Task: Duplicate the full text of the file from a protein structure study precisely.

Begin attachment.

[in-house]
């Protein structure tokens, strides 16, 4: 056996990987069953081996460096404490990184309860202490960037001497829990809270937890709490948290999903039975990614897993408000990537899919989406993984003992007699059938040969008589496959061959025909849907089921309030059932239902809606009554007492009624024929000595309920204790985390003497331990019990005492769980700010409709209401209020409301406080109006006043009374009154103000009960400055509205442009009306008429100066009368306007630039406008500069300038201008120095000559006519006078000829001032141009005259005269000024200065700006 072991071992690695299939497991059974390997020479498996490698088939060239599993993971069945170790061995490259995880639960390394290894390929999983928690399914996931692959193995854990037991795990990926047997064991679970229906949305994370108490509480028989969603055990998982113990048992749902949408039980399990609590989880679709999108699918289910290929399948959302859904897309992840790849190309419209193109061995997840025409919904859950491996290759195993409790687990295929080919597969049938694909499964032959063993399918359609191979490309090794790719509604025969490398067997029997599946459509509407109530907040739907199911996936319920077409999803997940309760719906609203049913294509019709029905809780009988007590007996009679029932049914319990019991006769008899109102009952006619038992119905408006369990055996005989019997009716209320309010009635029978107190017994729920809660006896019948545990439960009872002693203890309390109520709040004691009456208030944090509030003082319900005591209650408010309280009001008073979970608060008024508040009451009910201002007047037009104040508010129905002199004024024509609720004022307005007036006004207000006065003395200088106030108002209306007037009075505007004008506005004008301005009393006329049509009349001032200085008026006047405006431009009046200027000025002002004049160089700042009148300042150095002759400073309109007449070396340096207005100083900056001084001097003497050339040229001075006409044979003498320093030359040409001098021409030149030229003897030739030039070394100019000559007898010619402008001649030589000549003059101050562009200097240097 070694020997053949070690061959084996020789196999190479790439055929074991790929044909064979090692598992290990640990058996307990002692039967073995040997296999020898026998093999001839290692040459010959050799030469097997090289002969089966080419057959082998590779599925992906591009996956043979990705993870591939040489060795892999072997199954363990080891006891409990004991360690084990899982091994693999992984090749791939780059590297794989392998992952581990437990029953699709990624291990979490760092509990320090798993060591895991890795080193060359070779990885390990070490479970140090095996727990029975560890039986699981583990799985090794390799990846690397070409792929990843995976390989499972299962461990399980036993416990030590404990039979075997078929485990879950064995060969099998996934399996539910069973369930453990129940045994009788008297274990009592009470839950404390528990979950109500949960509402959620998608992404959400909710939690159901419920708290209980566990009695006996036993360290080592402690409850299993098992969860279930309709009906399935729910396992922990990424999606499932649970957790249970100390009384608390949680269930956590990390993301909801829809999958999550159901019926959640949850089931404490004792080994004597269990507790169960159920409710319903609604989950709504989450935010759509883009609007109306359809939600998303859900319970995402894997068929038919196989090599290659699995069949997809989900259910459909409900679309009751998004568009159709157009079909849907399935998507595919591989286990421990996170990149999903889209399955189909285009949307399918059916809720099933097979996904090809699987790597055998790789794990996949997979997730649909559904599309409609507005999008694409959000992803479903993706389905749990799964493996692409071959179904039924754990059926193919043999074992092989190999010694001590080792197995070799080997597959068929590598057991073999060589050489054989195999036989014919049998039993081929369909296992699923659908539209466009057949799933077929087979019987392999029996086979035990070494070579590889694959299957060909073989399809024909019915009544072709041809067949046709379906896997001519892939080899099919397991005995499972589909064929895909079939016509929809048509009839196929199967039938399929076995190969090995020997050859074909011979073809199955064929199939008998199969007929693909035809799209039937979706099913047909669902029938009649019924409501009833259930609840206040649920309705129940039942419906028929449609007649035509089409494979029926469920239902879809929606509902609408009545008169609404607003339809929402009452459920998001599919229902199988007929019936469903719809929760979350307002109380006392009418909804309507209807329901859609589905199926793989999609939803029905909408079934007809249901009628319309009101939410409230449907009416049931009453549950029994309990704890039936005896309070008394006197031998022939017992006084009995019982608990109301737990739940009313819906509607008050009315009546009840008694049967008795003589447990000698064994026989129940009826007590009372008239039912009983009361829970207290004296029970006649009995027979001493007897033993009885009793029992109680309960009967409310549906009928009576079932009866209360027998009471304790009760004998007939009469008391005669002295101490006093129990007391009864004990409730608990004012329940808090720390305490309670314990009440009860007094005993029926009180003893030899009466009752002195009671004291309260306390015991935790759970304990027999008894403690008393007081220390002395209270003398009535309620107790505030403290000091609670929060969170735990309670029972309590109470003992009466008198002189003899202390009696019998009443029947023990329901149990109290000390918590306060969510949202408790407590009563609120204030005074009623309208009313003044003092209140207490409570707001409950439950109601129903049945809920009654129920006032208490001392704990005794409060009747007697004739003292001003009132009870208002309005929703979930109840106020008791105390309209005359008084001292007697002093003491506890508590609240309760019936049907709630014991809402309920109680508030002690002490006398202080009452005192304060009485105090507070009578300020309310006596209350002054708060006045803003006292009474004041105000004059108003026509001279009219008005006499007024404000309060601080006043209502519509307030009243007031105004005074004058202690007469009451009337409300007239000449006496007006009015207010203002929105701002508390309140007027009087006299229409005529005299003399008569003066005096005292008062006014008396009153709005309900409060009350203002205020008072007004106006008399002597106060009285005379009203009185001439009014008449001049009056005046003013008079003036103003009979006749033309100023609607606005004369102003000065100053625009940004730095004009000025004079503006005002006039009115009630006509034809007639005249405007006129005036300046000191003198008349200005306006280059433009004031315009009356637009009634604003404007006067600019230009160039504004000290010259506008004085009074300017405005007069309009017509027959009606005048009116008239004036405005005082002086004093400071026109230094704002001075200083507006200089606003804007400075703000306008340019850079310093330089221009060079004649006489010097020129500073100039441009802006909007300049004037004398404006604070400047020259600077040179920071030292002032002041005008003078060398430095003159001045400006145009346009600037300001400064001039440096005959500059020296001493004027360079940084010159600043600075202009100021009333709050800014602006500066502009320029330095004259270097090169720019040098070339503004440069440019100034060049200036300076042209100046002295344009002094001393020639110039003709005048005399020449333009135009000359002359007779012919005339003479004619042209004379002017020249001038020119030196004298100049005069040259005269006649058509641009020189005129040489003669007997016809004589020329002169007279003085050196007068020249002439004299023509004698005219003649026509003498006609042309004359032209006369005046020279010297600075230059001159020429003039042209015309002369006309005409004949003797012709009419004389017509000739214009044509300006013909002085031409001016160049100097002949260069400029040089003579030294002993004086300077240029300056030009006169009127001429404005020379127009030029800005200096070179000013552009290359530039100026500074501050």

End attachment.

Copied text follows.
[in-house]
């Protein structure tokens, strides 16, 4: 056996990987069953081996460096404490990184309860202490960037001497829990809270937890709490948290999903039975990614897993408000990537899919989406993984003992007699059938040969008589496959061959025909849907089921309030059932239902809606009554007492009624024929000595309920204790985390003497331990019990005492769980700010409709209401209020409301406080109006006043009374009154103000009960400055509205442009009306008429100066009368306007630039406008500069300038201008120095000559006519006078000829001032141009005259005269000024200065700006 072991071992690695299939497991059974390997020479498996490698088939060239599993993971069945170790061995490259995880639960390394290894390929999983928690399914996931692959193995854990037991795990990926047997064991679970229906949305994370108490509480028989969603055990998982113990048992749902949408039980399990609590989880679709999108699918289910290929399948959302859904897309992840790849190309419209193109061995997840025409919904859950491996290759195993409790687990295929080919597969049938694909499964032959063993399918359609191979490309090794790719509604025969490398067997029997599946459509509407109530907040739907199911996936319920077409999803997940309760719906609203049913294509019709029905809780009988007590007996009679029932049914319990019991006769008899109102009952006619038992119905408006369990055996005989019997009716209320309010009635029978107190017994729920809660006896019948545990439960009872002693203890309390109520709040004691009456208030944090509030003082319900005591209650408010309280009001008073979970608060008024508040009451009910201002007047037009104040508010129905002199004024024509609720004022307005007036006004207000006065003395200088106030108002209306007037009075505007004008506005004008301005009393006329049509009349001032200085008026006047405006431009009046200027000025002002004049160089700042009148300042150095002759400073309109007449070396340096207005100083900056001084001097003497050339040229001075006409044979003498320093030359040409001098021409030149030229003897030739030039070394100019000559007898010619402008001649030589000549003059101050562009200097240097 070694020997053949070690061959084996020789196999190479790439055929074991790929044909064979090692598992290990640990058996307990002692039967073995040997296999020898026998093999001839290692040459010959050799030469097997090289002969089966080419057959082998590779599925992906591009996956043979990705993870591939040489060795892999072997199954363990080891006891409990004991360690084990899982091994693999992984090749791939780059590297794989392998992952581990437990029953699709990624291990979490760092509990320090798993060591895991890795080193060359070779990885390990070490479970140090095996727990029975560890039986699981583990799985090794390799990846690397070409792929990843995976390989499972299962461990399980036993416990030590404990039979075997078929485990879950064995060969099998996934399996539910069973369930453990129940045994009788008297274990009592009470839950404390528990979950109500949960509402959620998608992404959400909710939690159901419920708290209980566990009695006996036993360290080592402690409850299993098992969860279930309709009906399935729910396992922990990424999606499932649970957790249970100390009384608390949680269930956590990390993301909801829809999958999550159901019926959640949850089931404490004792080994004597269990507790169960159920409710319903609604989950709504989450935010759509883009609007109306359809939600998303859900319970995402894997068929038919196989090599290659699995069949997809989900259910459909409900679309009751998004568009159709157009079909849907399935998507595919591989286990421990996170990149999903889209399955189909285009949307399918059916809720099933097979996904090809699987790597055998790789794990996949997979997730649909559904599309409609507005999008694409959000992803479903993706389905749990799964493996692409071959179904039924754990059926193919043999074992092989190999010694001590080792197995070799080997597959068929590598057991073999060589050489054989195999036989014919049998039993081929369909296992699923659908539209466009057949799933077929087979019987392999029996086979035990070494070579590889694959299957060909073989399809024909019915009544072709041809067949046709379906896997001519892939080899099919397991005995499972589909064929895909079939016509929809048509009839196929199967039938399929076995190969090995020997050859074909011979073809199955064929199939008998199969007929693909035809799209039937979706099913047909669902029938009649019924409501009833259930609840206040649920309705129940039942419906028929449609007649035509089409494979029926469920239902879809929606509902609408009545008169609404607003339809929402009452459920998001599919229902199988007929019936469903719809929760979350307002109380006392009418909804309507209807329901859609589905199926793989999609939803029905909408079934007809249901009628319309009101939410409230449907009416049931009453549950029994309990704890039936005896309070008394006197031998022939017992006084009995019982608990109301737990739940009313819906509607008050009315009546009840008694049967008795003589447990000698064994026989129940009826007590009372008239039912009983009361829970207290004296029970006649009995027979001493007897033993009885009793029992109680309960009967409310549906009928009576079932009866209360027998009471304790009760004998007939009469008391005669002295101490006093129990007391009864004990409730608990004012329940808090720390305490309670314990009440009860007094005993029926009180003893030899009466009752002195009671004291309260306390015991935790759970304990027999008894403690008393007081220390002395209270003398009535309620107790505030403290000091609670929060969170735990309670029972309590109470003992009466008198002189003899202390009696019998009443029947023990329901149990109290000390918590306060969510949202408790407590009563609120204030005074009623309208009313003044003092209140207490409570707001409950439950109601129903049945809920009654129920006032208490001392704990005794409060009747007697004739003292001003009132009870208002309005929703979930109840106020008791105390309209005359008084001292007697002093003491506890508590609240309760019936049907709630014991809402309920109680508030002690002490006398202080009452005192304060009485105090507070009578300020309310006596209350002054708060006045803003006292009474004041105000004059108003026509001279009219008005006499007024404000309060601080006043209502519509307030009243007031105004005074004058202690007469009451009337409300007239000449006496007006009015207010203002929105701002508390309140007027009087006299229409005529005299003399008569003066005096005292008062006014008396009153709005309900409060009350203002205020008072007004106006008399002597106060009285005379009203009185001439009014008449001049009056005046003013008079003036103003009979006749033309100023609607606005004369102003000065100053625009940004730095004009000025004079503006005002006039009115009630006509034809007639005249405007006129005036300046000191003198008349200005306006280059433009004031315009009356637009009634604003404007006067600019230009160039504004000290010259506008004085009074300017405005007069309009017509027959009606005048009116008239004036405005005082002086004093400071026109230094704002001075200083507006200089606003804007400075703000306008340019850079310093330089221009060079004649006489010097020129500073100039441009802006909007300049004037004398404006604070400047020259600077040179920071030292002032002041005008003078060398430095003159001045400006145009346009600037300001400064001039440096005959500059020296001493004027360079940084010159600043600075202009100021009333709050800014602006500066502009320029330095004259270097090169720019040098070339503004440069440019100034060049200036300076042209100046002295344009002094001393020639110039003709005048005399020449333009135009000359002359007779012919005339003479004619042209004379002017020249001038020119030196004298100049005069040259005269006649058509641009020189005129040489003669007997016809004589020329002169007279003085050196007068020249002439004299023509004698005219003649026509003498006609042309004359032209006369005046020279010297600075230059001159020429003039042209015309002369006309005409004949003797012709009419004389017509000739214009044509300006013909002085031409001016160049100097002949260069400029040089003579030294002993004086300077240029300056030009006169009127001429404005020379127009030029800005200096070179000013552009290359530039100026500074501050």